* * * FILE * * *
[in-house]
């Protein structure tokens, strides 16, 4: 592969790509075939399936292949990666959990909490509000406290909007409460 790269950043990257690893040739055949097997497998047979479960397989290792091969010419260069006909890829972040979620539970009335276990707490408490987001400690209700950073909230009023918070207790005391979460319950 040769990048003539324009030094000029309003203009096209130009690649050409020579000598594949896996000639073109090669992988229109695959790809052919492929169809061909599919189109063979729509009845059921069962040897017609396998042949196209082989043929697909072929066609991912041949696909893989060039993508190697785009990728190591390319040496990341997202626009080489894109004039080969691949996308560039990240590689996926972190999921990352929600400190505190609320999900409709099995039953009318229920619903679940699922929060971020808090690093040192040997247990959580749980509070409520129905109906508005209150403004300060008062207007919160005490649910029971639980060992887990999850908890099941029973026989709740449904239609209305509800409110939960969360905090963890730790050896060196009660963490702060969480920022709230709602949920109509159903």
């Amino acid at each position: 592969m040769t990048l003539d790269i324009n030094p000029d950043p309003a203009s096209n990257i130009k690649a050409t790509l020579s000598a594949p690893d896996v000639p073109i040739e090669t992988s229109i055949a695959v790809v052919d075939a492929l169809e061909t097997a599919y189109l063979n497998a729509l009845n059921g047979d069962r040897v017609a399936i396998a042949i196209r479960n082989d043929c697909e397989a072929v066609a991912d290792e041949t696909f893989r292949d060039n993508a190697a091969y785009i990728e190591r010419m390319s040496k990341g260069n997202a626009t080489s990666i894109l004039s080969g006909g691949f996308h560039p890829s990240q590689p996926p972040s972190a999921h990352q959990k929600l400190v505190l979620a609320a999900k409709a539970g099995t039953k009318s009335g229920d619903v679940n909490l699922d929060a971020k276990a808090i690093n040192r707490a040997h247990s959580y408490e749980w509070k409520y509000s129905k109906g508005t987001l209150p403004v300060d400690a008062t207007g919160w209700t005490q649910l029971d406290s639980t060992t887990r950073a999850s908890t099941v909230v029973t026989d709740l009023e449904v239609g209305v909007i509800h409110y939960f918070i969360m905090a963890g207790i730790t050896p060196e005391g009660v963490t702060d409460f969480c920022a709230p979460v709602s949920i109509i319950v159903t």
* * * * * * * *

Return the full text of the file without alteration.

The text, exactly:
[in-house]
């Protein structure tokens, strides 16, 4: 592969790509075939399936292949990666959990909490509000406290909007409460 790269950043990257690893040739055949097997497998047979479960397989290792091969010419260069006909890829972040979620539970009335276990707490408490987001400690209700950073909230009023918070207790005391979460319950 040769990048003539324009030094000029309003203009096209130009690649050409020579000598594949896996000639073109090669992988229109695959790809052919492929169809061909599919189109063979729509009845059921069962040897017609396998042949196209082989043929697909072929066609991912041949696909893989060039993508190697785009990728190591390319040496990341997202626009080489894109004039080969691949996308560039990240590689996926972190999921990352929600400190505190609320999900409709099995039953009318229920619903679940699922929060971020808090690093040192040997247990959580749980509070409520129905109906508005209150403004300060008062207007919160005490649910029971639980060992887990999850908890099941029973026989709740449904239609209305509800409110939960969360905090963890730790050896060196009660963490702060969480920022709230709602949920109509159903």
């Amino acid at each position: 592969m040769t990048l003539d790269i324009n030094p000029d950043p309003a203009s096209n990257i130009k690649a050409t790509l020579s000598a594949p690893d896996v000639p073109i040739e090669t992988s229109i055949a695959v790809v052919d075939a492929l169809e061909t097997a599919y189109l063979n497998a729509l009845n059921g047979d069962r040897v017609a399936i396998a042949i196209r479960n082989d043929c697909e397989a072929v066609a991912d290792e041949t696909f893989r292949d060039n993508a190697a091969y785009i990728e190591r010419m390319s040496k990341g260069n997202a626009t080489s990666i894109l004039s080969g006909g691949f996308h560039p890829s990240q590689p996926p972040s972190a999921h990352q959990k929600l400190v505190l979620a609320a999900k409709a539970g099995t039953k009318s009335g229920d619903v679940n909490l699922d929060a971020k276990a808090i690093n040192r707490a040997h247990s959580y408490e749980w509070k409520y509000s129905k109906g508005t987001l209150p403004v300060d400690a008062t207007g919160w209700t005490q649910l029971d406290s639980t060992t887990r950073a999850s908890t099941v909230v029973t026989d709740l009023e449904v239609g209305v909007i509800h409110y939960f918070i969360m905090a963890g207790i730790t050896p060196e005391g009660v963490t702060d409460f969480c920022a709230p979460v709602s949920i109509i319950v159903t």